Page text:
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Monsoon to be 'near normal' this year

Monsoon to be near normal this year

New Delhi: It may be a good news for the people in general and the incumbent Modi government as the Monsoon rains are likely to be average this year. As per the predictions of the India Meteorological Department (IMD), the monsoon rainfall is expected to be 96 per cent of the long-term average.

The prediction of average rainfall would support agricultural production and economic growth in the country, where half of the farmland lacks irrigation.

Addressing a Press conference, Ministry of Earth Sciences secretary M Rajeevan Nair said that India is going to have a near-normal monsoon in 2019 as the south-west monsoon is likely to be near-normal.

He further said that over a long period average (LPA), they expect 96 per cent rainfall of 89 cm. "LPA is the average of rainfall between 1951 and 2000, which is 89 cm. Anything between 90-95 per cent of LPA falls under the 'below normal' category," he said.

The IMD defines average, or normal, rainfall as between 96 per cent and 104 per cent of a 50-year average of 89 centimetres for the entire four-month season beginning June.

"Overall, the country is expected to have a well-distributed rainfall scenario during the 2019 monsoon season, which will be beneficial to farmers in the country during the ensuing Kharif (summer-planting) season," the IMD said in its forecast. The weather office will update its forecast in the first week of June.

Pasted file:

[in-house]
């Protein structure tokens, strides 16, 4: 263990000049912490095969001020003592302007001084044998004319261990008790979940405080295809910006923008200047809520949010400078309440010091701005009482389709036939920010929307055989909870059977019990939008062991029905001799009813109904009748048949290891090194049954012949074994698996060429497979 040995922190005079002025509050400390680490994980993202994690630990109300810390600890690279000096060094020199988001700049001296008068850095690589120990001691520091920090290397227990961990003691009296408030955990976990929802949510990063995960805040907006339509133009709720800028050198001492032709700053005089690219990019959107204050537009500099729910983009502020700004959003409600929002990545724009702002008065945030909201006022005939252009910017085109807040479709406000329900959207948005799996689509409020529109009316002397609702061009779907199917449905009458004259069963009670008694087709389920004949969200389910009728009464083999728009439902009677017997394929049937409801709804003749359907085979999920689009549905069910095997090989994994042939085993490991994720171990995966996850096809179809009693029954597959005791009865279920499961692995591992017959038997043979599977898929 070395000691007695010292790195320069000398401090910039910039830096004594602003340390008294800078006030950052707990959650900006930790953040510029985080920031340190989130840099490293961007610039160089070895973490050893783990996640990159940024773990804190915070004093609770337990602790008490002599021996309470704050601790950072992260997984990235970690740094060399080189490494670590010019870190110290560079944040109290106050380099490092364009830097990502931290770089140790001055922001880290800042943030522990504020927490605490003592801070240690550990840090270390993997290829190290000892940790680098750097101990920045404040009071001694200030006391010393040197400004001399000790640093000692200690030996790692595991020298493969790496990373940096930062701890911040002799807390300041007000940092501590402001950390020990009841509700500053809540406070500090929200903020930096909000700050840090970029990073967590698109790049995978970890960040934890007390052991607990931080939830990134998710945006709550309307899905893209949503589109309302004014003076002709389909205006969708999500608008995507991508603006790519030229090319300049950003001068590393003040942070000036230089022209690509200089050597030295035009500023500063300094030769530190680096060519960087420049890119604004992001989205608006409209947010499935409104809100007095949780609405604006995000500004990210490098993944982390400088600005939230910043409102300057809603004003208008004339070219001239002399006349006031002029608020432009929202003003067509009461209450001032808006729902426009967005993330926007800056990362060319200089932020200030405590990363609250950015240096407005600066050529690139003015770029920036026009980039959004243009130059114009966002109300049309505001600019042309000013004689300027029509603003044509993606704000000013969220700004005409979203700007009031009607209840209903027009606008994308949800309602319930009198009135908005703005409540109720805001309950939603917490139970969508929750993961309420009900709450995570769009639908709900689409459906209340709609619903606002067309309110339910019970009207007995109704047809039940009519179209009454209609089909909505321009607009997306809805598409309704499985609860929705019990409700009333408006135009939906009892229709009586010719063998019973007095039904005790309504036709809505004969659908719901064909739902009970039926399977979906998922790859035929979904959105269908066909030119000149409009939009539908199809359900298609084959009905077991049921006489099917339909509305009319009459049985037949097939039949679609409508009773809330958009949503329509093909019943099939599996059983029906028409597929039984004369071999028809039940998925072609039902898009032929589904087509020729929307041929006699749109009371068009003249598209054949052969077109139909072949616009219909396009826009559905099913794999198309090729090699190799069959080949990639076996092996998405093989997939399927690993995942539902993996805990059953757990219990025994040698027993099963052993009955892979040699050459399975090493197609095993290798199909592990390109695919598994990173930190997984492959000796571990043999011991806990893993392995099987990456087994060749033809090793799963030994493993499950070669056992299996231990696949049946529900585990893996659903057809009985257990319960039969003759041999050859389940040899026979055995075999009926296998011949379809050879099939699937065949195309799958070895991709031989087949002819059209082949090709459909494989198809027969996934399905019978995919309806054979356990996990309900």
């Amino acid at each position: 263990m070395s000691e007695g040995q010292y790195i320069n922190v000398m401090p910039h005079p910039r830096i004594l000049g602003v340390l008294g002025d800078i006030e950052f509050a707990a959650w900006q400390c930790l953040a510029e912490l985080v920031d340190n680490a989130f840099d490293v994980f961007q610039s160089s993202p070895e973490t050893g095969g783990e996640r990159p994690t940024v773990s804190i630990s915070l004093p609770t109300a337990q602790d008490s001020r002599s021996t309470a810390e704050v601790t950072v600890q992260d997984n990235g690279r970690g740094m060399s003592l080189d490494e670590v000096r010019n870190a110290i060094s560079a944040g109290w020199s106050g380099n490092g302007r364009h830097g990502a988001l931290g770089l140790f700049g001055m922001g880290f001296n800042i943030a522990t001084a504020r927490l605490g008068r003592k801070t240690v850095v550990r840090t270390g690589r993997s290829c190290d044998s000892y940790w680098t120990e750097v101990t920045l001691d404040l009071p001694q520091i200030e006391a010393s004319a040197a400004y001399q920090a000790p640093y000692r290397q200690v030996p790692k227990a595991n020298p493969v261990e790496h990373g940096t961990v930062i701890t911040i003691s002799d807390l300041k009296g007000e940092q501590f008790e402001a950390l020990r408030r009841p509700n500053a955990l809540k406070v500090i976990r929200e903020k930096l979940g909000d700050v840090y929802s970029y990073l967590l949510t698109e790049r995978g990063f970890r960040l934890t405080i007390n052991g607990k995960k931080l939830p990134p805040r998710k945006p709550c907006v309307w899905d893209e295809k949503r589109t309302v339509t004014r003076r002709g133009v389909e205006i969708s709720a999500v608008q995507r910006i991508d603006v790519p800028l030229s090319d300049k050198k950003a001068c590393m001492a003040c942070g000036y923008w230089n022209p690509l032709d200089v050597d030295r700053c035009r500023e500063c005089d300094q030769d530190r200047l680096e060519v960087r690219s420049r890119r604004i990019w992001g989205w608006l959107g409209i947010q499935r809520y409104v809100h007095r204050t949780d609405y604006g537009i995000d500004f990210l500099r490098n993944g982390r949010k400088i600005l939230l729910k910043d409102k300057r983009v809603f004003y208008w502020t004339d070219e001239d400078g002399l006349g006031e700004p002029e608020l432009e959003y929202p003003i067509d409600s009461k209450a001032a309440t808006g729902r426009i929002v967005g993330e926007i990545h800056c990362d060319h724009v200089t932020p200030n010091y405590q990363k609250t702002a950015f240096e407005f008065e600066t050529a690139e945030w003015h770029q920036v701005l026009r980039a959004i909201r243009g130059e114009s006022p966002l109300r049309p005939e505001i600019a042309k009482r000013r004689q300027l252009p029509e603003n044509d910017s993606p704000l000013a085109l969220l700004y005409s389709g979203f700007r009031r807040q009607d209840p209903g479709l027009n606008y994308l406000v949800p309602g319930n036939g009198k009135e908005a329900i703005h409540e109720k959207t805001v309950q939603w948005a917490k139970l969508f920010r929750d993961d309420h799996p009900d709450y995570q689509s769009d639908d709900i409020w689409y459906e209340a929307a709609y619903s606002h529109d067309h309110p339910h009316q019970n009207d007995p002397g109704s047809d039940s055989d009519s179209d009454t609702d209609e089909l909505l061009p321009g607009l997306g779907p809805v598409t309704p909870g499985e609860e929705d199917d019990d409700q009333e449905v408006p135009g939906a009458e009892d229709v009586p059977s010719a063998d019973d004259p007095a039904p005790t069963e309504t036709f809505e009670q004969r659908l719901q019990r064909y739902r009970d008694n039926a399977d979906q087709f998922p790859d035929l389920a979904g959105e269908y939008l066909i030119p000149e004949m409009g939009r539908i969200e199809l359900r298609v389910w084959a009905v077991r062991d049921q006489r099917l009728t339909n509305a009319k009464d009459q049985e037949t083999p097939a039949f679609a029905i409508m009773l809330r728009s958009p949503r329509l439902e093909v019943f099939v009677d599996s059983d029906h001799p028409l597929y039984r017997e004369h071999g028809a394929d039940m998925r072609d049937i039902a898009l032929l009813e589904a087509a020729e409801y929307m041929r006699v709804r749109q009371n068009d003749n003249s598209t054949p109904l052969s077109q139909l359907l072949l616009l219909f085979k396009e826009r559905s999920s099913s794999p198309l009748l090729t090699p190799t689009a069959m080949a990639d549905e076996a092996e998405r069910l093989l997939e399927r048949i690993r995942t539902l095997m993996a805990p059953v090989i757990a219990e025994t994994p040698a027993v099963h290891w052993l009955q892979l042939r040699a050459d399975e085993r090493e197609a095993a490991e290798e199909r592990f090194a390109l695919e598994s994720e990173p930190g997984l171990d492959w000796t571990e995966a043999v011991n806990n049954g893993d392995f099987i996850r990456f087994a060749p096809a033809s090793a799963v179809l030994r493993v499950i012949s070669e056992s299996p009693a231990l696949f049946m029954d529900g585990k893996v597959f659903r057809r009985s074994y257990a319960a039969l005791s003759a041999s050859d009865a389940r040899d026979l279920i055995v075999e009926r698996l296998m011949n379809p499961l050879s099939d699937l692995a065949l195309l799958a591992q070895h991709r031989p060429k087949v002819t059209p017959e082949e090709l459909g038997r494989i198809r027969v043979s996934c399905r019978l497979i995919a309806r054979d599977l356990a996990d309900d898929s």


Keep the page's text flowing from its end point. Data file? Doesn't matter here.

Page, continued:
However, on average, the IMD has forecast accurately only once every five years over the past two decades, even after taking into account an error band of plus or minus 5 percentage points.

A private weather forecasting agency in the country has predicted that monsoon rainfall would be below normal this year.

Monsoon rains, the key source of water for irrigation for India's farm-dependent dollar 2.6 trillion economies, arrive on the southern tip of Kerala state around June 1 and retreat from the desert state of Rajasthan by September.

After a wet spell, sowing of summer-sown crops gets off to a strong start, boosting crop yields an output which in turn raises rural incomes and usually lifts consumer spending in the country.

Stronger agricultural production would help support India's economy. It is still the world's fastest-growing major economy, but annual growth slowed to 6.6 per cent in the December quarter, from 7.0 per cent in the previous period and the slowest in five quarters.

If plentiful monsoon rains lift agricultural production this year, that could keep food prices under control. Subdued overall inflation could also add to pressure on the Reserve Bank of India to cut interest rates.

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